• On July 6, 2015, the Government Accountability Office (GAO) released a report entitled “Medicare Part B Drugs: Action Needed to Reduce Financial Incentives to Prescribe 340B Drugs at Participating Hospitals”. Certain providers, including hospitals that serve a disproportionate number of low-income patients, have access to discounted prices on outpatient drugs through the 340B Drug Pricing Program, which is administered by HRSA. In 2012, these hospitals—referred to as 340B disproportionate share hospitals (DSH) because they are eligible for the program based on their serving a disproportionate share of low-income patients and other specified criteria—were generally larger and more likely to be teaching hospitals compared with non-340B hospitals. GAO found that in both 2008 and 2012, per beneficiary Medicare Part B drug spending, including oncology drug spending, was substantially higher at 340B DSH hospitals than at non-340B hospitals. This indicates that, on average, beneficiaries at 340B DSH hospitals were either prescribed more drugs or more expensive drugs than beneficiaries at the other hospitals in GAO's analysis. The differences did not appear to be explained by the hospital characteristics GAO examined or patients' health status. CMS, which administers the Medicare program, uses a statutorily defined formula to pay hospitals for drugs at set rates regardless of hospitals' costs for acquiring the drugs. “Therefore,” GAO wrote, “there is a financial incentive at hospitals participating in the 340B program to prescribe more drugs or more expensive drugs to Medicare beneficiaries… In addition, this raises potential concerns about the appropriateness of the health care provided to these beneficiaries.” GAO recommended that “Congress should consider eliminating the incentive to prescribe more drugs or more expensive drugs than necessary to treat Medicare Part B beneficiaries at 340B hospitals.”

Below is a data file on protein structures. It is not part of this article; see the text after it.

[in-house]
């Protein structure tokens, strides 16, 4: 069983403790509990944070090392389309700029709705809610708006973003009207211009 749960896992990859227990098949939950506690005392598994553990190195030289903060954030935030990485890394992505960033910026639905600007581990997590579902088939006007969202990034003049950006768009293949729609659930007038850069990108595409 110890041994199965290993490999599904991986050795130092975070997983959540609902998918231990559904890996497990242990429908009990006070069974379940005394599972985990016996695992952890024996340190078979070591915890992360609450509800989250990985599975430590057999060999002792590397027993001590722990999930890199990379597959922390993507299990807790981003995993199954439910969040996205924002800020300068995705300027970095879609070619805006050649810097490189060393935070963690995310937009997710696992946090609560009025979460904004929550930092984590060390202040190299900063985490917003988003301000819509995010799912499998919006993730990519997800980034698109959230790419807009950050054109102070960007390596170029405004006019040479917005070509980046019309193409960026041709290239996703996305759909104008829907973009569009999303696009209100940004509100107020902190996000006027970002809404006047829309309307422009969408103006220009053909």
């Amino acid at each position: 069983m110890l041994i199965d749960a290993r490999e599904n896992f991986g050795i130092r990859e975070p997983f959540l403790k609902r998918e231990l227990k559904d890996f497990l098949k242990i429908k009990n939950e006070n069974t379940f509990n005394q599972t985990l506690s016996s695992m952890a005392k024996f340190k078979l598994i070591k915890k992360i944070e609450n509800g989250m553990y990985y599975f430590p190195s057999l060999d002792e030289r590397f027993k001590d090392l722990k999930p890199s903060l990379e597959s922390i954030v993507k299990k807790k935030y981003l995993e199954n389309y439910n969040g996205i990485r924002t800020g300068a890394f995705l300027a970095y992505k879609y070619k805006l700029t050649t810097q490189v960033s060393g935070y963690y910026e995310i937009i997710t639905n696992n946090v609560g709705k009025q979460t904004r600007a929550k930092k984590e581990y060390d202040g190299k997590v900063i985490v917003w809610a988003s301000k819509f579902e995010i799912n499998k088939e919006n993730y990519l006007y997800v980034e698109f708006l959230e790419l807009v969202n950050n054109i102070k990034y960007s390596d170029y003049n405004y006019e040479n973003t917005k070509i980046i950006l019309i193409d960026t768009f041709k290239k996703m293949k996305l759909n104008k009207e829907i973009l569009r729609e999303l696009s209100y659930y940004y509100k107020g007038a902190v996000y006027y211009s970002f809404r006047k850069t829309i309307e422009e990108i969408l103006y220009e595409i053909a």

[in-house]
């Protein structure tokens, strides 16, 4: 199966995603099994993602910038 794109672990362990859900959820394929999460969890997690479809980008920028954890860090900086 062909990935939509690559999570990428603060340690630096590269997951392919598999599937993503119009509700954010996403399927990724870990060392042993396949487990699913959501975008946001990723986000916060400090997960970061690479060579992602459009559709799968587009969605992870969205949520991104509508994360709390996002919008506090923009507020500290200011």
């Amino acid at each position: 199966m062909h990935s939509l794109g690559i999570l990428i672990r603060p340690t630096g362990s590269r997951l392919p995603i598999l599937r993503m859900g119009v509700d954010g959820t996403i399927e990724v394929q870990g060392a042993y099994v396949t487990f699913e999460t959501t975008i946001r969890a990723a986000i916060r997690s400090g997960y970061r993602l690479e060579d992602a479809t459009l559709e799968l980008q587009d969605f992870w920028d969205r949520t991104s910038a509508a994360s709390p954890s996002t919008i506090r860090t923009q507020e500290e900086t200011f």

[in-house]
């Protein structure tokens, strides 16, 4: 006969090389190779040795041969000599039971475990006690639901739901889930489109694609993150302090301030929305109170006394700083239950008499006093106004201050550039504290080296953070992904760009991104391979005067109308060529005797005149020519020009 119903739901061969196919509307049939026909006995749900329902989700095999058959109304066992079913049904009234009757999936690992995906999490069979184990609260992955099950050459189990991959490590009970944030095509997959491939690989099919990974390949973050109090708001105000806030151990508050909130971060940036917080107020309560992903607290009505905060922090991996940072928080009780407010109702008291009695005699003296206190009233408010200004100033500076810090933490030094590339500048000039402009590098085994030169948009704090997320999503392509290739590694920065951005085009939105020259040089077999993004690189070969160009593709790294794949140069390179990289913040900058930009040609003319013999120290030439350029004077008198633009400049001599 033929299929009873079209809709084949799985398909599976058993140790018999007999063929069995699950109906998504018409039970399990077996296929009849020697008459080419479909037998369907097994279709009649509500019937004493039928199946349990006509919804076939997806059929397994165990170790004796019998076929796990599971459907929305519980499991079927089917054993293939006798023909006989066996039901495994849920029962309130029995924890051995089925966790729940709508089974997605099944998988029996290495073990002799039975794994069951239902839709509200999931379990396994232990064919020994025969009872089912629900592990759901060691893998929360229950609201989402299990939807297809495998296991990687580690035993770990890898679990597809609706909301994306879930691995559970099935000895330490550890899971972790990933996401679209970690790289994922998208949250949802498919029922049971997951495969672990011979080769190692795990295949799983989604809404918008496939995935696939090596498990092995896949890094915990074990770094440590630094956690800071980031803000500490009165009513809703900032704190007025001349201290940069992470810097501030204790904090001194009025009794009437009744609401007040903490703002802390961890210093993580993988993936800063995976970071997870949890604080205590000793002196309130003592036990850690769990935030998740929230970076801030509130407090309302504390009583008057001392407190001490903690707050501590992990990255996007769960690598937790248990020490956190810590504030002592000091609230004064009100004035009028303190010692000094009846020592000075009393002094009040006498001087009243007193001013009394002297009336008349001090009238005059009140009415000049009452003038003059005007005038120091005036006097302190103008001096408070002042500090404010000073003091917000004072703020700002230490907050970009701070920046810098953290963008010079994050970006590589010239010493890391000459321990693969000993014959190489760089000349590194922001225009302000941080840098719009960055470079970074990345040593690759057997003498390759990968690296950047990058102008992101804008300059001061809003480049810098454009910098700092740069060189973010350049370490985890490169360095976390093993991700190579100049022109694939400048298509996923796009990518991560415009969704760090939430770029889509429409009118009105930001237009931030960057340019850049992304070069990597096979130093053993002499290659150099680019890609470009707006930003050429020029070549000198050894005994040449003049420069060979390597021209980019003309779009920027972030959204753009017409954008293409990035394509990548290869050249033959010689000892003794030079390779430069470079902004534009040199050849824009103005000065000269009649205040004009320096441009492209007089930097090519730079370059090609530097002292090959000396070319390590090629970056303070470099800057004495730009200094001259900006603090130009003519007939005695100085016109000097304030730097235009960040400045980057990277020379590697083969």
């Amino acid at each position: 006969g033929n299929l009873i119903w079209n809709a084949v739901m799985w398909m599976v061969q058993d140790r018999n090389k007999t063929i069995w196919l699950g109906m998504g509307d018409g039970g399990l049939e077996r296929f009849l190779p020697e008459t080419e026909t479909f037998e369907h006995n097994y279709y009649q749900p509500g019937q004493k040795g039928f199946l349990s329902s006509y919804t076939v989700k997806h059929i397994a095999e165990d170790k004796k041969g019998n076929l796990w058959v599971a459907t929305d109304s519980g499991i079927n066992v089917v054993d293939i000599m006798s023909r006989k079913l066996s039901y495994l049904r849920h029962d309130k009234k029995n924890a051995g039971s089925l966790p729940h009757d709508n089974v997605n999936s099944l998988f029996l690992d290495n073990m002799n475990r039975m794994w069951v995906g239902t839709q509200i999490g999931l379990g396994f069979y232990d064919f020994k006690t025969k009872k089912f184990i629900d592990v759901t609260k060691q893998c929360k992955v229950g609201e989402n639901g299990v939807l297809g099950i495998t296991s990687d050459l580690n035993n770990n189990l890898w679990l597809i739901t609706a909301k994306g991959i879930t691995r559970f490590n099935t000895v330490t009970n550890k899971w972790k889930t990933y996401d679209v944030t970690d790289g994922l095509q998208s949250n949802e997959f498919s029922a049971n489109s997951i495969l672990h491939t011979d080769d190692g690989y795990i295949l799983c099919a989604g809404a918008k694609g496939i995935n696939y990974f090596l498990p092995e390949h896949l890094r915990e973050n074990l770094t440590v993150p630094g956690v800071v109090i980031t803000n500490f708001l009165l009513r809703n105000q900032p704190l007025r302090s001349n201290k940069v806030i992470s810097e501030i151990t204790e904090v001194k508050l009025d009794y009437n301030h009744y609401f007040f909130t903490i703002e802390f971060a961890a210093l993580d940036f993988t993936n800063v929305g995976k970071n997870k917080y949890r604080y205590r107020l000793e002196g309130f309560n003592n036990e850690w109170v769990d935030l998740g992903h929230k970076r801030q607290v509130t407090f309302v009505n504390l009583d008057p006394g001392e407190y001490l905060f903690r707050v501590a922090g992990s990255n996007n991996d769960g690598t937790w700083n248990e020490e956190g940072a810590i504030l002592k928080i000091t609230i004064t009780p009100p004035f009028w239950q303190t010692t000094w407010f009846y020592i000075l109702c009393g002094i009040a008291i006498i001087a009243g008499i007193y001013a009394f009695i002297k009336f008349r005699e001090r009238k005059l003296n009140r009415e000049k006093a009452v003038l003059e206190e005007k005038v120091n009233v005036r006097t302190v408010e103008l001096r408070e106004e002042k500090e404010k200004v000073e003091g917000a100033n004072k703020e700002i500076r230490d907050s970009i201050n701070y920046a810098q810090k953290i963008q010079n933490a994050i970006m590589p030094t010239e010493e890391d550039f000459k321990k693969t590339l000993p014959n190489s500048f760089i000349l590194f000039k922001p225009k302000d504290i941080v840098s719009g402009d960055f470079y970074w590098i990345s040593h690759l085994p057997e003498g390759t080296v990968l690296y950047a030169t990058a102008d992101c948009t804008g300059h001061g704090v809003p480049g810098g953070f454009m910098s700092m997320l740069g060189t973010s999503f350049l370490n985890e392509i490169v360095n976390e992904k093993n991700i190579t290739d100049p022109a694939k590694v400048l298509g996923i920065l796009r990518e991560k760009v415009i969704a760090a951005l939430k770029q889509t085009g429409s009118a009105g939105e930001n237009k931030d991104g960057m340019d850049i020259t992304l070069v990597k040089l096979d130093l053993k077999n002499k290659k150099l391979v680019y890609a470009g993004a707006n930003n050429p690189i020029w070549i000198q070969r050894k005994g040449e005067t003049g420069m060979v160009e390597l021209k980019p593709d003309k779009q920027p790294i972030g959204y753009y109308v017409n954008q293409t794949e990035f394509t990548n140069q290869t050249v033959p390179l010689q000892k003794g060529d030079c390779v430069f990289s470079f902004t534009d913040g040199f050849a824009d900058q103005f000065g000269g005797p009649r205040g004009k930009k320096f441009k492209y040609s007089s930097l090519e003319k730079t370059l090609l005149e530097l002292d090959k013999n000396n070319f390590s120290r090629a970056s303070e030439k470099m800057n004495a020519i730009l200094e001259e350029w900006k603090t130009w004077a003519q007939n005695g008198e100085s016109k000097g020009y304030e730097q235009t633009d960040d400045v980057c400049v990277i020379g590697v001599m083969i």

• This week the Centers for Disease Control and Prevention (CDC) issued an update on the national heroin epidemic. CDC reports that 2002 and 2013, the rate of heroin-related overdose deaths nearly quadrupled, and more than 8,200 people died in 2013. In its report, CDC outlines a number of steps that states and providers can take to address heroin addiction.